The fine weather and sunshine which broke out for the London Marathon on Sunday 22 April saw 11 BAC athletes competing, with some fine results, and a number of PBs. Spare a thought, though, for the three who were unable to run as a result of injury, namely Simon Way, Graeme Miller and Jacek Cieluszecki, who was particularly unfortunate in being bitten on his foot by an insect days before the race, and, even on the morning of the marathon, was hoping the swelling would recede sufficiently for him to go ahead, but, sadly, it wasn't to be.
Steve Way is now a nationally known marathon runner, not least because of his remarkable progression from 16 stone plodder to the athlete he is today, and visitors to the Marathon Exhibition were treated to a massive, much larger-than-life photo of Steve at the Garmin stand (where he is also displaying the vest of sponsor Xempo), and, in the marathon itself, Steve fully justified his fame by running yet another PB, finishing 25th overall, in 2.19.04. Steve has been the architect of BAC's winter training, from whom so many, not just BAC members, have benefitted, and we are truly fortunate in having such a talented and affable athlete in our midst.
Also achieving a PB on Sunday was the second BAC runner home, namely Ian Habgood. Ian was 46th finisher and ran 2.27.57, a PB by almost a minute. Ian lives some distance from Bournemouth, and does much of his training on his own, with the benefit of a coach, so he is to be congratulated on his excellent runs and continued progression.
By dint of the rules, Club Captain Simon Munro counted as the third BAC team member, although he was the fourth finisher of the squad (Peter Thompson, of whom more below, hadn't qualified for a Championship start). This was Simon's first marathon, and his training had been interrupted at a crucial time by an annoying knee injury, which prevented him from running at all for a while. Simon's target was 2.42/43, and at half way he was spot-on. However, things began to tell in the latter stages, and Simon's finishing time was 2.54.28, in all the circumstances, and for a first time, a great run. If he wishes it, Simon has many more years ahead of marathon running and will have numerous opportunities to see this time tumble. Simon will be marrying his fiancÚ, Sam Lednor, on the Saturday after the marathon (was the date fixed with an eye to the marathon?!), and we wish them both well for the day, and the years ahead.
Peter Thompson is a recent, and very welcome, recruit to BAC, but, unfortunately, had a previous marathon just outside the time required to qualify for the Championship start. Only 'Championship' starters qualify for inclusion in teams. Peter ran a superb 2.44.31 (so he's qualified for a Championship start next year!), a PB by about five minutes. Had Peter counted, with Steve and Ian, he have been a Bronze medallist.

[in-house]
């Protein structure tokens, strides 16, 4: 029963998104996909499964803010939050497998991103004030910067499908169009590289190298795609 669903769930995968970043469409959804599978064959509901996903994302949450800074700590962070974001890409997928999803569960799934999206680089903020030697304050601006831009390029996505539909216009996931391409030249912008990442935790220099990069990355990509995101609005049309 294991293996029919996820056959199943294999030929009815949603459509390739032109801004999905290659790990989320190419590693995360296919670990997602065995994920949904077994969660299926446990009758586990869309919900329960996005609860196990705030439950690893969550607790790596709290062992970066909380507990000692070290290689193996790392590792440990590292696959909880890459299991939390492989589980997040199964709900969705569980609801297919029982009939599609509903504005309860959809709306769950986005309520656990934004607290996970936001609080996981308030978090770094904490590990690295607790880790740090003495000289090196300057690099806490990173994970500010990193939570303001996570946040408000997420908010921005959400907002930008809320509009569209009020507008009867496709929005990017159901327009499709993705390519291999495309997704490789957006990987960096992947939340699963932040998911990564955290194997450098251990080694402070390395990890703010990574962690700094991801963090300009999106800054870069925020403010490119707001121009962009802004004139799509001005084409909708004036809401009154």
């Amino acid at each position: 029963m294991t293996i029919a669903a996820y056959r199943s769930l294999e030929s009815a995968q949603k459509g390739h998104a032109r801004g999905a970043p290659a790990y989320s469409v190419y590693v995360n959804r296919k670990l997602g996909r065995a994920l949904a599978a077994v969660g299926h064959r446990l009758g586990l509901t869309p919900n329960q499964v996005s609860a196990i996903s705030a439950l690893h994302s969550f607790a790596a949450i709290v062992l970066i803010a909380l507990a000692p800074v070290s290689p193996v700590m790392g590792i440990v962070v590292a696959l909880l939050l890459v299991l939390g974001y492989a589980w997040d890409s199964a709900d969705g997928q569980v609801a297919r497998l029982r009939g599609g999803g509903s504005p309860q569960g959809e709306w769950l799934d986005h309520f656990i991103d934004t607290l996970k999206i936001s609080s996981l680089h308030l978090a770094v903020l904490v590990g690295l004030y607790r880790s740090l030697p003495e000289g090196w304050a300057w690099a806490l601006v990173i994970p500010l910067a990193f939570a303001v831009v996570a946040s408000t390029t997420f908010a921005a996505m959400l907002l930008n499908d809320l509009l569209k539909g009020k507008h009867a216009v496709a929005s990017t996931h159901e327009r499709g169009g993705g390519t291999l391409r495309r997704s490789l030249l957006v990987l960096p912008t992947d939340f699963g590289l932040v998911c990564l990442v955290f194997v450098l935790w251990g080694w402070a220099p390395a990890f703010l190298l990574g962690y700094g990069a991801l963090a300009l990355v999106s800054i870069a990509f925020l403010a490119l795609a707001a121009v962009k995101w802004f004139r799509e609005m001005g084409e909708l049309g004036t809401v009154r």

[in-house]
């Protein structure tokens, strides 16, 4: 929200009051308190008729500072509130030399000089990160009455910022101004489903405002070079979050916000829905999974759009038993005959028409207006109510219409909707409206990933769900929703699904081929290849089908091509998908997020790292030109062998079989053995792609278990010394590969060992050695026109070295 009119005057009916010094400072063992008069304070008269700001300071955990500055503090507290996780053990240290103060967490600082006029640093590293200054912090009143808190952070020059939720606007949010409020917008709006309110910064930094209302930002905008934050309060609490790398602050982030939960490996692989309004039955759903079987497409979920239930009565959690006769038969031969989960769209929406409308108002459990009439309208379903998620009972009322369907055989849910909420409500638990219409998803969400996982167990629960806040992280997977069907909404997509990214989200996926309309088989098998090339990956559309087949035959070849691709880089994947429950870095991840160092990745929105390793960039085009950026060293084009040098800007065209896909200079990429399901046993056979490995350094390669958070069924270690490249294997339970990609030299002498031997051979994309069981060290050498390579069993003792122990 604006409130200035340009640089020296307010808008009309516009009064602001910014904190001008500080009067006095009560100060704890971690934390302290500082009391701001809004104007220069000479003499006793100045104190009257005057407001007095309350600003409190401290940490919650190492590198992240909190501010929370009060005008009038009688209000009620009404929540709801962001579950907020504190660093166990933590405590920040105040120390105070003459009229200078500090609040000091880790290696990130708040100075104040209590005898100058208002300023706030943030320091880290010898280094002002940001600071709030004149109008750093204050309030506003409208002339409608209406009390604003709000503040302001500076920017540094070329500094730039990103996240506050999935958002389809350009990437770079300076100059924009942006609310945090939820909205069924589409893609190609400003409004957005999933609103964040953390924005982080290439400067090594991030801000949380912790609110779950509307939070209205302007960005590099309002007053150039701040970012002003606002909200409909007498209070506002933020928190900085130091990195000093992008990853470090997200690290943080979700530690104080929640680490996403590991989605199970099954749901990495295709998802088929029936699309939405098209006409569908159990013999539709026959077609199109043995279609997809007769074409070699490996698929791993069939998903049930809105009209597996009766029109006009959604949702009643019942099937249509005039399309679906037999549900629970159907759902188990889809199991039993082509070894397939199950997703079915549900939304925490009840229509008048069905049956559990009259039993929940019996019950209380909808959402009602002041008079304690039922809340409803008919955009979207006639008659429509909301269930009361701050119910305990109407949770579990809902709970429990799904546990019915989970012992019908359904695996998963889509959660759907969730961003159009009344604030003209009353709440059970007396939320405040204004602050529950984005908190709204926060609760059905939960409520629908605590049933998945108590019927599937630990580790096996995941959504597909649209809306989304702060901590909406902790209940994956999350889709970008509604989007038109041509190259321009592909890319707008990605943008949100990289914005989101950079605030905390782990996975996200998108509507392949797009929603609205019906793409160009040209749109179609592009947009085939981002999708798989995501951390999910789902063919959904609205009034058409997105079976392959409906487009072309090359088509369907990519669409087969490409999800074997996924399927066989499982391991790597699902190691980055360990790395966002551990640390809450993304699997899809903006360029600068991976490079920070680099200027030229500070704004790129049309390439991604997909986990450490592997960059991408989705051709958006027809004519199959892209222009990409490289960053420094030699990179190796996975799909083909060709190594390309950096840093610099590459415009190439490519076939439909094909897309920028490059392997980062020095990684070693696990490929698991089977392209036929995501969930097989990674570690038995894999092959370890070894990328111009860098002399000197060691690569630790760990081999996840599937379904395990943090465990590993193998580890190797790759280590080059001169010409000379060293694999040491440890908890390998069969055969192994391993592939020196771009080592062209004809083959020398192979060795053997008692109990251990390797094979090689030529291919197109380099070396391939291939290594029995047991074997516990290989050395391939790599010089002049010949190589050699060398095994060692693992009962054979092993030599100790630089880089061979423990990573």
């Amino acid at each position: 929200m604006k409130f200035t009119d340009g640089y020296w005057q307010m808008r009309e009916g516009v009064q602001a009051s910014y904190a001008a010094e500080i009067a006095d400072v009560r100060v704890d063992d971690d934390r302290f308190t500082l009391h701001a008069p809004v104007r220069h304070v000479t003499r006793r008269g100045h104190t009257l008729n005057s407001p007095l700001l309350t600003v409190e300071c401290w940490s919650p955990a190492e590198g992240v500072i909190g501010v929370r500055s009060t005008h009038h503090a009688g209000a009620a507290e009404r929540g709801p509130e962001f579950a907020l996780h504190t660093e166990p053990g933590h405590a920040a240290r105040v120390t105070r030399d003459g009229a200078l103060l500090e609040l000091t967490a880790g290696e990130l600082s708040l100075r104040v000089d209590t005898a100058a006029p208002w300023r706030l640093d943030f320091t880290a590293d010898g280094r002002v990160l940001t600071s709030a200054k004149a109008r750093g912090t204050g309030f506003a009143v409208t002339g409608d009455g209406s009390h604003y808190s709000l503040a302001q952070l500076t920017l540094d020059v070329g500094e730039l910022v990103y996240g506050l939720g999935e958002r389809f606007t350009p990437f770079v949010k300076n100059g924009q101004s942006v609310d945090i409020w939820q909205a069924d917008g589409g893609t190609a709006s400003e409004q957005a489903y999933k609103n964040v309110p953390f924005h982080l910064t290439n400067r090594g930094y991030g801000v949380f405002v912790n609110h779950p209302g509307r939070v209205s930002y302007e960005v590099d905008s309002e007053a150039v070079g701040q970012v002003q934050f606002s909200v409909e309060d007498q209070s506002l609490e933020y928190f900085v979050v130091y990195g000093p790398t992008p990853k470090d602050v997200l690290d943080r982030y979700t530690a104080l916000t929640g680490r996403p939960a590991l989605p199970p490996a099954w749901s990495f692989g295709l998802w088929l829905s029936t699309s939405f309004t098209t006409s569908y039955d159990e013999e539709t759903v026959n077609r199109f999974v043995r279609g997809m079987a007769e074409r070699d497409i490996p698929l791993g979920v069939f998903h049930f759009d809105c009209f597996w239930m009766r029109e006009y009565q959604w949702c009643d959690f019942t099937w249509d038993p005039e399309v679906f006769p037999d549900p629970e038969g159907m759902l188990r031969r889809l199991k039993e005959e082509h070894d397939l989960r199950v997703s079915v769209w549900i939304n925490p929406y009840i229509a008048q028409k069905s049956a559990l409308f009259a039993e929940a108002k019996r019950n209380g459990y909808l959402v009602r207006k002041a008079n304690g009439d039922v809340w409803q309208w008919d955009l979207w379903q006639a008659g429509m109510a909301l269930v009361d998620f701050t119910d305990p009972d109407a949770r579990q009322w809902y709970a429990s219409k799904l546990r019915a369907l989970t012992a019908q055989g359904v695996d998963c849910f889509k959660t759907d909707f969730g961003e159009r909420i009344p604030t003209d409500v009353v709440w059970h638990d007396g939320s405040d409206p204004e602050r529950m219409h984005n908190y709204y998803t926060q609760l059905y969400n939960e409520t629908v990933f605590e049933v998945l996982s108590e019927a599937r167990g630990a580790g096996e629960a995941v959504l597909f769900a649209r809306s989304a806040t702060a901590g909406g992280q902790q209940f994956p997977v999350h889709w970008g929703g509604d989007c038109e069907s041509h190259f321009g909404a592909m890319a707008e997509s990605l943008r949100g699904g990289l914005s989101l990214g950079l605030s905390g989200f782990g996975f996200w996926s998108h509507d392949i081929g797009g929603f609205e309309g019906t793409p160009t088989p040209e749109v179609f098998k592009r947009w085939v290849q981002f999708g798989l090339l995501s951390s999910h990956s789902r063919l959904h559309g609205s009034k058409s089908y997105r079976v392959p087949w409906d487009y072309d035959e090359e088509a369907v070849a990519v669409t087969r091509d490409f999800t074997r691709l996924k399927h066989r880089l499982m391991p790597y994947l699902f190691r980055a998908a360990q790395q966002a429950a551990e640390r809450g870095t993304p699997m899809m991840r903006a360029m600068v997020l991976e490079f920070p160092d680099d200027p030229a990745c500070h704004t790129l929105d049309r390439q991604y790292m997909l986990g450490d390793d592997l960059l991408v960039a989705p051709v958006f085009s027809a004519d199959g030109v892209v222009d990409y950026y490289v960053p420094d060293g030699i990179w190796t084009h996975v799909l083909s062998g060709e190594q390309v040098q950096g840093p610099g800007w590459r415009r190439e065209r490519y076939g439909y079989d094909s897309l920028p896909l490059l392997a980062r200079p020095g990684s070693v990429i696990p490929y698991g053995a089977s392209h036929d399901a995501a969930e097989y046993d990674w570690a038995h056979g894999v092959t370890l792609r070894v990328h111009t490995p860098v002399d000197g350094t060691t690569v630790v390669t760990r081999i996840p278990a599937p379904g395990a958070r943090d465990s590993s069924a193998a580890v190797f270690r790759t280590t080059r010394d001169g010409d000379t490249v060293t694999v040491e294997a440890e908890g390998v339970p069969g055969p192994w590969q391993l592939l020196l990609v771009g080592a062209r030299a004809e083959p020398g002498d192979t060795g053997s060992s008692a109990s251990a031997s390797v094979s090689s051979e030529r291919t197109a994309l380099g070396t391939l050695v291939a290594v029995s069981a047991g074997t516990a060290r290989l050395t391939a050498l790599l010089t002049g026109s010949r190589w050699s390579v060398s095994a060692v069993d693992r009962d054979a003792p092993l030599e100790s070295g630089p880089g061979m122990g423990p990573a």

Paul Chapman, next BAC home, also had a run of which he can be pleased, having not only broken three hours, but also having achieved a PB. Paul's time of 2.57.34 was a PB by some two minutes.
Next was Andy Jennings, in 3.01.54. Anyone wanting to know how to run a marathon should look at Andy's splits. Every 5k split was run at between 4.17 and 4.23 minutes per kilometre (the last two kilometres at 4.13!) and Andy's half-way time was 1.31.29. How consistent is that?!
The determination of Steph Slade, our only lady competitor, to achieve her sub 3 hour target was evident at half-way, reached in 1.29.58, but, as happens to so many in this gruelling event, the time began to slip in the second half. Nevertheless, Steph's time of 3.08.42 was a PB by some 17 seconds, and she is to be congratulated on finishing 116th lady overall, leaving, quite literally, thousands of ladies (and men!) in her wake.
Duncan Wells also was aiming at sub 3 hours, and Duncan, too, was on course at half-way, run in 1.28.14. Duncan, also, couldn't quite hang on to the pace, but his finishing time of 3.12.16, in what is believed to have been his first marathon, is an achievement of which many, many would be proud. Duncan felt a bit disappointed after the finish, but really is entitled to be satisfied, and there's always next year!
Two very substantial PBs followed. Paul Consani's 3.17.44 was a PB by some 17 minutes, and Laurence Plant's 3.29.01 by some 15 minutes! Such is the value of BAC training! Paul also felt after the race that he might have been able to do better, but how can you argue with a 17 minute PB? With progression like this the next one will be sub 3! Laurence described his marathon as "an excruciating morning", with the pace all wrong, and cramp intervening, but nevertheless "a mix of happy emotions and being distraught" at a substantial PB, but not in the manner hoped for. How many feel like this after a marathon?!
One more BAC athlete completed the squad. Normally seen in the field throwing the discus and shotput, with the build which gives him the talent for this, Simon Fricker crossed the finish line of the London Marathon in 4.35.55. It is believed this is the first time Simon has run a marathon, and he is to be congratulated on the determination and will-power on which he must have called on to complete an event which is so far removed from his normal athletic activities.
So, another year and another London Marathon. The atmosphere and the organisation were up to the now expected standard, and all the BAC athletes who took part can be proud of their contribution to this, and hopefully are looking back with well-deserved satisfaction at their efforts.
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